The Art of Chocolate: Mesoamerican Cacao Artifacts

Cacao’s origins date back to around 1000 BCE in present-day Mexico. The use of this plant then began to spread all around Mesoamerica and eventually around the world. The Olmecs and Mayans were the first to document cacao use. Historically, the word cacao has been used to refer to the raw material from the cacao tree; its etymology stems from the indigenous languages of Central America as adopted by the Spanish.

Maya name for cacao, deciphered from glyphs on Classic-period vessels that have been found to contain cacao residues. The origin of the word is uncertain, but it is believed to be the source for the Spanish “cacao.” When researching the history of cacao, historians found this symbol in many Mayan hieroglyphics. The symbol was in several vessels that could have possibly held cacao products, and used in stories to represent cacao. These artifacts and documentations helped historians date the origin of the crop. 

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Cacao makes many appearances in religious aspects of Mesoamerican culture. The Dresden Codex (and Madrid Codex) are pre-Columbian Maya books written in hieroglyphics, only 15 such texts survive to present-day. Cacao is featured throughout, often being consumed by gods in ritual activities. Popol Vuh, or “Book of Counsel,” a colonial document from records of Franciscan friar, is believed to be the oldest Maya myth documented in its entirety. Cacao is featured multiple times in the Popol Vuh, but ambiguously – sometimes pedestrian, sometimes of godly or religious quality. Pictured above is the Mayan god “Kaukau” who is the divining god of cacao and maize. Artifacts like these further help us understand the Mayan religious practices and what roles cacao played in their daily lives.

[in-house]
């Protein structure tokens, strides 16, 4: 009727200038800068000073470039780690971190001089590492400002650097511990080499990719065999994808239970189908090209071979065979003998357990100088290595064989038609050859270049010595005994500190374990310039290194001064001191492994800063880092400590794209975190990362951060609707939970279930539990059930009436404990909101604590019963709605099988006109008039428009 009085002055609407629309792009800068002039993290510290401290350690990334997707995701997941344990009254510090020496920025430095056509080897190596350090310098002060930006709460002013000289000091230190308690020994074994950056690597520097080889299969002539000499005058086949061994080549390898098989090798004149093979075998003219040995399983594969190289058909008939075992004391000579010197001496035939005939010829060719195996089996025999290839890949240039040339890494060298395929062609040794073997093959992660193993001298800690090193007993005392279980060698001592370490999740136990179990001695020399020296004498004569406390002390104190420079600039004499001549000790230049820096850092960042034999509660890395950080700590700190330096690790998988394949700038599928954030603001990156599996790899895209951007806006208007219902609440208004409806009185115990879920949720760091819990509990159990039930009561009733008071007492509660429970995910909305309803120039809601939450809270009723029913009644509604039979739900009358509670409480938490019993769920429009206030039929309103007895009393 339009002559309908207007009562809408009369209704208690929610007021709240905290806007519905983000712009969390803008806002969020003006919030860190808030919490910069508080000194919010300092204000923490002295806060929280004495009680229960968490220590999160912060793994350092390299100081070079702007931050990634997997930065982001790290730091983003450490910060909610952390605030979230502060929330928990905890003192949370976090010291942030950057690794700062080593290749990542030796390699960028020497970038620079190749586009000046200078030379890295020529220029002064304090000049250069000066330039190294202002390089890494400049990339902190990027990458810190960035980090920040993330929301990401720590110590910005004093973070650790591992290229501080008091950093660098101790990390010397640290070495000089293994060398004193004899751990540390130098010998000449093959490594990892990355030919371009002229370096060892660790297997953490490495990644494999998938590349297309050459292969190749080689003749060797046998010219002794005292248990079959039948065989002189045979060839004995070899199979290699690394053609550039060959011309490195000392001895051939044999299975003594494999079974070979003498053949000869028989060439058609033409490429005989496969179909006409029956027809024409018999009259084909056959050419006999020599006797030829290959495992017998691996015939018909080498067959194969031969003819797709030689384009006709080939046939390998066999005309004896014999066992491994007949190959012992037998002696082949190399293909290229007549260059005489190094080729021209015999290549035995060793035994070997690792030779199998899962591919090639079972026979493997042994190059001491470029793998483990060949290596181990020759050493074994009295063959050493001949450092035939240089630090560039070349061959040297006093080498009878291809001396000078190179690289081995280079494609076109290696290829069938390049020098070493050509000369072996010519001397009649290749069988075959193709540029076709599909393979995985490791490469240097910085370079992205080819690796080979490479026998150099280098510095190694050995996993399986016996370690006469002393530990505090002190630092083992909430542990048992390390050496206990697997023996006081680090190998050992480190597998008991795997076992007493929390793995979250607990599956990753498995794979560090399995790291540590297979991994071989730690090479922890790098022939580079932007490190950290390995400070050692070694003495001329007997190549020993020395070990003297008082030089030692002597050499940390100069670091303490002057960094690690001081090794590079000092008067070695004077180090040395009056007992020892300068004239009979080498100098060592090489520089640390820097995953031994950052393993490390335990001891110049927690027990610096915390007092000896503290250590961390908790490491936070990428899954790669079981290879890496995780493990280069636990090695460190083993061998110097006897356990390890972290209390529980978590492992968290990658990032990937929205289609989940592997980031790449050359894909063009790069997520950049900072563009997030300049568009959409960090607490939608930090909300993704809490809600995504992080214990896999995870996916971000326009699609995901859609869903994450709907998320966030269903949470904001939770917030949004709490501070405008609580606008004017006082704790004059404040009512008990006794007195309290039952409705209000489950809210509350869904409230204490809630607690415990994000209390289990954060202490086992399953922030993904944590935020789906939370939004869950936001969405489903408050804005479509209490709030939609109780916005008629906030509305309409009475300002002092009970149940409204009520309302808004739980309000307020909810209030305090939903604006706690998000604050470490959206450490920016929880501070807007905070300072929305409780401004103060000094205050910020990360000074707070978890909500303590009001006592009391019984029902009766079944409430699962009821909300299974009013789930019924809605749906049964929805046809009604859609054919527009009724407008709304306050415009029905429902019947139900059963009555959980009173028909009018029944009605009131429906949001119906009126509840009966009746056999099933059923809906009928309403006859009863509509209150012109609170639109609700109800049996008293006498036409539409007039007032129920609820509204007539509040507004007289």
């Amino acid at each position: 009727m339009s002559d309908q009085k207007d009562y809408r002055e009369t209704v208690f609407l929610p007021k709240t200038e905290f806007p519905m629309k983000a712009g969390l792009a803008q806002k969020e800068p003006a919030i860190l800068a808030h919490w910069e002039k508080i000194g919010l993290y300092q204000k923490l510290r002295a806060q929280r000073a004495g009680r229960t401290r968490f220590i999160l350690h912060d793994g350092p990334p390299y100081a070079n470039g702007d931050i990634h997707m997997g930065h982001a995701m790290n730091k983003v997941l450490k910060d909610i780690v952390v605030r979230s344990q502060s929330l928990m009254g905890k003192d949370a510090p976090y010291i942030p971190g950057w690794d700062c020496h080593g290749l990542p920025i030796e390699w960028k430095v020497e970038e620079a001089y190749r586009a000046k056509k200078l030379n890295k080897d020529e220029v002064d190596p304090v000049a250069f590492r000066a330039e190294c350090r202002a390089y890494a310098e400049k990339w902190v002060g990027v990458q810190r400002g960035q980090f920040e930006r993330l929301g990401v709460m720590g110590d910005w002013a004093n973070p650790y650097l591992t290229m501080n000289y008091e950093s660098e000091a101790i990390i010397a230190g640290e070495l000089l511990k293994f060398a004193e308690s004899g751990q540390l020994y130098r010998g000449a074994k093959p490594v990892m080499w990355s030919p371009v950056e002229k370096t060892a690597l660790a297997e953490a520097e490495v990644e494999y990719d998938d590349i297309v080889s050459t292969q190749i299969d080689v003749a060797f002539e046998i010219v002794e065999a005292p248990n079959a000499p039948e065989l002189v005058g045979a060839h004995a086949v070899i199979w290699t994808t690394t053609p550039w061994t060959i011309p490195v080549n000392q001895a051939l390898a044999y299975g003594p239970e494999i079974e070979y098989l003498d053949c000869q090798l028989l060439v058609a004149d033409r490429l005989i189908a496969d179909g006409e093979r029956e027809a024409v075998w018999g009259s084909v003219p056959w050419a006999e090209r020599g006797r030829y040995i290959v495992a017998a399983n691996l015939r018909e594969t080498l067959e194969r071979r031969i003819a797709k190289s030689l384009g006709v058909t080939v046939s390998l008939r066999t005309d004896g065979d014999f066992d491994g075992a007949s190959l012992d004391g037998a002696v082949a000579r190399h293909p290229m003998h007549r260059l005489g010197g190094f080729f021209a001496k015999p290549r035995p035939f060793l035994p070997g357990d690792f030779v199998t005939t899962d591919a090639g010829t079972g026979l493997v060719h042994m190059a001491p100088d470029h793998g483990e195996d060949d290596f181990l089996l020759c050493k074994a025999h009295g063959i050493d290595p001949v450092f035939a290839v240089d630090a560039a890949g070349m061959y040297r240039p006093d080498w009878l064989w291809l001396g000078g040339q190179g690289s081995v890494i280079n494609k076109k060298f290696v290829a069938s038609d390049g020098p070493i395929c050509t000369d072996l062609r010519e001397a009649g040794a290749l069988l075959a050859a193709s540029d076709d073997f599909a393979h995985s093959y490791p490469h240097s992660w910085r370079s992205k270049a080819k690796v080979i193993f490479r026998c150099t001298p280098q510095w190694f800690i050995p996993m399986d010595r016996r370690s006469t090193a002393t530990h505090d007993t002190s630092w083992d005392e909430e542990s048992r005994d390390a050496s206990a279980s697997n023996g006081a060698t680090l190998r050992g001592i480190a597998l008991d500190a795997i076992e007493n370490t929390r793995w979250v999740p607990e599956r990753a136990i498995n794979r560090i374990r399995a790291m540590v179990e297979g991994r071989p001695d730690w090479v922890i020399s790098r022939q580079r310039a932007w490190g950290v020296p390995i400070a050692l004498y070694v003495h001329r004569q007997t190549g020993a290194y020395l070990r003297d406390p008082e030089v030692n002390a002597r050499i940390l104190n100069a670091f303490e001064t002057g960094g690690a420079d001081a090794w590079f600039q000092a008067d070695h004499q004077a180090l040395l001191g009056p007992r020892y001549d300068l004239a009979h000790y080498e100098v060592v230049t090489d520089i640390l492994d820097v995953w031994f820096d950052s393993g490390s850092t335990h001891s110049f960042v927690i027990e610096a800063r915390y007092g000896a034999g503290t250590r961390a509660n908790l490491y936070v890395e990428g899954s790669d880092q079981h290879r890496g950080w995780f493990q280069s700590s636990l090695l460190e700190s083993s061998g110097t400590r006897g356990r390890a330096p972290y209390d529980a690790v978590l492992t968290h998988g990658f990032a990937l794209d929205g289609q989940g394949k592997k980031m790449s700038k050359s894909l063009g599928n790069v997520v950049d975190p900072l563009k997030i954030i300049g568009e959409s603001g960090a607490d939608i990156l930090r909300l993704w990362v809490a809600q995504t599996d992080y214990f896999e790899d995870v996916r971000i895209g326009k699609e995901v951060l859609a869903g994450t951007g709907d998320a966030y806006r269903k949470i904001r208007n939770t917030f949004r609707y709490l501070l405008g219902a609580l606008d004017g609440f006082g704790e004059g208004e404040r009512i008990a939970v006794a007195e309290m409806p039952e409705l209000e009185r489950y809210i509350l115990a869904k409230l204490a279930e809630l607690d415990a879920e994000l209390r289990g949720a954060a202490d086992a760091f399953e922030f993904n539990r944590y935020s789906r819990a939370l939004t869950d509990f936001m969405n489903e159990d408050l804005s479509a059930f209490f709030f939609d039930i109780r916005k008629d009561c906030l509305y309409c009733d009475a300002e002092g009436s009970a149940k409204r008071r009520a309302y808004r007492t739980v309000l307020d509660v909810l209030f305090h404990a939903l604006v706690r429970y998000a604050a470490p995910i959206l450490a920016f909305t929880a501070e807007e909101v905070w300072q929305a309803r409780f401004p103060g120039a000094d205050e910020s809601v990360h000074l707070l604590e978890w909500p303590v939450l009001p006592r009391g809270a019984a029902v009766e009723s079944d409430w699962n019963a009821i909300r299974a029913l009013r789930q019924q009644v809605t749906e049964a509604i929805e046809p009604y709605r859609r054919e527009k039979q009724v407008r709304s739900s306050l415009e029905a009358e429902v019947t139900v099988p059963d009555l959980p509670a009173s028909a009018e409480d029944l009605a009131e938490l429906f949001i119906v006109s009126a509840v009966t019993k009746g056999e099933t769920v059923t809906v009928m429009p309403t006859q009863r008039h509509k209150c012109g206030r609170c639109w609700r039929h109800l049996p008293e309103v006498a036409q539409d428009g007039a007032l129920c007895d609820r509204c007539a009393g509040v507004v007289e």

PIctured above are examples of cacao hieroglyphics being depicted on burial objects, the Rio Azul vessels (early Classic Maya). Rio Azul is an archaeological site of the Pre-Columbian Maya civilization. It is the most important site in the Río Azul National Park in the Petén Department of northern Guatemala, close to the borders of Mexico and Belize. The vessels pictured above were found at this park and the vessels provided historians with crucial evidence that supported cacao use. Chemical analysis can be. used to analyze the residue left in the vessels. Cacao only plant in this region with both theobromine and caffeine compounds. After being tested, it was evident that these containers were filled with some form of cacao. This helped historians trace the path that cacao use took when its use expanded around Mesoamerica and around the world.

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